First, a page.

(Photo by Ashley Mason)

(Photo by Ashley Mason)

When it comes to grilled cheese, we’re of the mindset that you can never have too many. Unless of course you’ve had too many, then you’re in trouble. But nevermind doomsday proclamations, enter Fromage Garage, a new gourmet sandwich establishment with an endless matrix of house-made bread, cheese, and flavored butters. The Williamsburg restaurant boasts that, between its specialty sandos, custom built melts, and grilled desserts, you can have a different creation every day for two years. Go on, try it. We dare you.

The cheesy concept opens today in the old Pork Pie Hatters space, a sign that we’re delectably close to having fedoras depart from our field of vision forever. Owner Eddy Fontana, formerly of Rosarito Fish Shack and La Pulperia, modeled his 28-seat restaurant after his dad’s auto body garage. Quirky details like metallic gears poured into the concrete countertop and a wall of battered license plates, give the place a charming feel without being overly polished.

(Photo: Ashley Mason)

(Photo: Ashley Mason)

Still, you won’t feel like a grease monkey after sitting down to one of these sandwiches, which need we say are not exactly Kraft-n’-Wonderbread desperation meals. Their items, which are priced around $7, are built with 24 add-ons that range from tomato jam to chickpeas. They encourage you to customize your melt– to the delight of your stomach and their cash registers– and use any of their toppings on a salad. All sandwiches can be made vegan and gluten-free.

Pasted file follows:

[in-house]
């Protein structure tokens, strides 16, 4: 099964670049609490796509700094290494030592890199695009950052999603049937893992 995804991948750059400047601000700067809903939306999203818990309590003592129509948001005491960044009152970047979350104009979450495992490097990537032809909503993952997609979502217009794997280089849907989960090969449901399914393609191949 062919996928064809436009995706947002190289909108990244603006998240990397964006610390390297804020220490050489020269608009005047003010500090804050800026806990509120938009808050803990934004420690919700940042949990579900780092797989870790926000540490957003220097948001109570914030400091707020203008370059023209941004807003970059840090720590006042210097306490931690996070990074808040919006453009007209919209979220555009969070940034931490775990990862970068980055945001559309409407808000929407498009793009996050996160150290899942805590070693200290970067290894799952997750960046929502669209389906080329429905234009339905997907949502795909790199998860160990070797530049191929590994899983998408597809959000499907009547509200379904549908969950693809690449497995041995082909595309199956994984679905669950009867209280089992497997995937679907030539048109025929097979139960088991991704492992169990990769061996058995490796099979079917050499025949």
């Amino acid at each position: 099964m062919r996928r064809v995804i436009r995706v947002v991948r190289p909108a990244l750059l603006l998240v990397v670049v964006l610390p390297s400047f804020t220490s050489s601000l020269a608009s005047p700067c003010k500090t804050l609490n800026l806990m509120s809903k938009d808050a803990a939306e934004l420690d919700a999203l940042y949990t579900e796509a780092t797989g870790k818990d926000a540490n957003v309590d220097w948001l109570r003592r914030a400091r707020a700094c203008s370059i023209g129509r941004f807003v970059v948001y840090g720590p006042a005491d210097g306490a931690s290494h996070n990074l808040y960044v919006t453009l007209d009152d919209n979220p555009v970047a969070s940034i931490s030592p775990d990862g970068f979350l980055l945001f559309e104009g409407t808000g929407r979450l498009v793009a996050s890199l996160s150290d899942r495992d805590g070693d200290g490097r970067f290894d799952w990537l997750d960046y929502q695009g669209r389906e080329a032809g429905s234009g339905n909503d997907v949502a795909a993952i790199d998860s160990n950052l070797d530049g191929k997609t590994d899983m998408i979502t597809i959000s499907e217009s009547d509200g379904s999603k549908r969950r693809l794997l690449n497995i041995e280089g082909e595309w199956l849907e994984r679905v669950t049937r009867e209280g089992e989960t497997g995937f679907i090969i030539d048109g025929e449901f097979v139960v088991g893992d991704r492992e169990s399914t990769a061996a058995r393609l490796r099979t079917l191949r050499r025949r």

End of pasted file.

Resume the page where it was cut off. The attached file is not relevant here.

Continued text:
The specialty sandwiches, which are all created by Fontana, have playful auto-inspired names. Nacho-Daddy Cadillac puts the best parts of a nacho platter—cheddar, scallions, and black beans—between sourdough. Others are takes on classic sandwiches, like Timing Belt, made with bacon and chipotle mayo.

(Photo: Ashley Mason)

(Photo: Ashley Mason)

(Photo: Ashley Mason)

(Photo: Ashley Mason)

The menu is full of items that are deeply nostalgic for Fontana. Just as Sophia Loren famously professed her debt to spaghetti, Fontana owes everything he has to grilled cheese. “Cheesers,” as he fondly calls them, were the first thing he learned to make as a kid and they are his go-to comfort food. His dessert Don Eddy—mascarpone cheese and chutney pressed between slices of brioche—is an ode to his mechanic father’s favorite dessert. “I want to nurture people’s souls through their bellies,” Fontana said.

The shop opens early (it’s right by the Lorimer L stop) with a limited menu of pastries, frittatas, egg in basket, and Kitten coffee. In a few weeks you can purchase a loaf of their homemade brioche, sourdough, gluten-free, multi-grain bread ($7) to make your own creations at home.

Fromage Garage, 441 Metropolitan Ave; open Sunday through Thursday from 8am to 11pm, Friday and Saturday from 8am to 2am.